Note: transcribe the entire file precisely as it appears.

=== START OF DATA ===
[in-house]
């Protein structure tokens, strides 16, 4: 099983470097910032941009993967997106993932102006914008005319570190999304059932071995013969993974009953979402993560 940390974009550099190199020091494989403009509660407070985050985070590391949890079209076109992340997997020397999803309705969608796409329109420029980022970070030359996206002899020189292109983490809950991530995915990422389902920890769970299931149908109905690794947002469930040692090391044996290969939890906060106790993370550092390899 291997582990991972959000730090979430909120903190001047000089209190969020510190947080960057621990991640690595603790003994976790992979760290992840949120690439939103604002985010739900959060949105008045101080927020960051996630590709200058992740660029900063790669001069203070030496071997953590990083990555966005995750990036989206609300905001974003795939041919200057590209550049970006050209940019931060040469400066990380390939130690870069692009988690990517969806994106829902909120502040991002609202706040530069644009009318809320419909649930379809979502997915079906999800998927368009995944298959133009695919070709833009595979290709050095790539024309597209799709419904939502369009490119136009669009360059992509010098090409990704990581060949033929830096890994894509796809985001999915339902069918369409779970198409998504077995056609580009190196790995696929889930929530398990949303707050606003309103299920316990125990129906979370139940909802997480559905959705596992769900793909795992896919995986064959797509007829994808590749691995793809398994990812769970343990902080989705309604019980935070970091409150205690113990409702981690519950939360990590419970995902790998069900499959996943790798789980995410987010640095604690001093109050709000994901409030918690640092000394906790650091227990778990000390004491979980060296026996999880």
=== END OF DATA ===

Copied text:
[in-house]
């Protein structure tokens, strides 16, 4: 099983470097910032941009993967997106993932102006914008005319570190999304059932071995013969993974009953979402993560 940390974009550099190199020091494989403009509660407070985050985070590391949890079209076109992340997997020397999803309705969608796409329109420029980022970070030359996206002899020189292109983490809950991530995915990422389902920890769970299931149908109905690794947002469930040692090391044996290969939890906060106790993370550092390899 291997582990991972959000730090979430909120903190001047000089209190969020510190947080960057621990991640690595603790003994976790992979760290992840949120690439939103604002985010739900959060949105008045101080927020960051996630590709200058992740660029900063790669001069203070030496071997953590990083990555966005995750990036989206609300905001974003795939041919200057590209550049970006050209940019931060040469400066990380390939130690870069692009988690990517969806994106829902909120502040991002609202706040530069644009009318809320419909649930379809979502997915079906999800998927368009995944298959133009695919070709833009595979290709050095790539024309597209799709419904939502369009490119136009669009360059992509010098090409990704990581060949033929830096890994894509796809985001999915339902069918369409779970198409998504077995056609580009190196790995696929889930929530398990949303707050606003309103299920316990125990129906979370139940909802997480559905959705596992769900793909795992896919995986064959797509007829994808590749691995793809398994990812769970343990902080989705309604019980935070970091409150205690113990409702981690519950939360990590419970995902790998069900499959996943790798789980995410987010640095604690001093109050709000994901409030918690640092000394906790650091227990778990000390004491979980060296026996999880």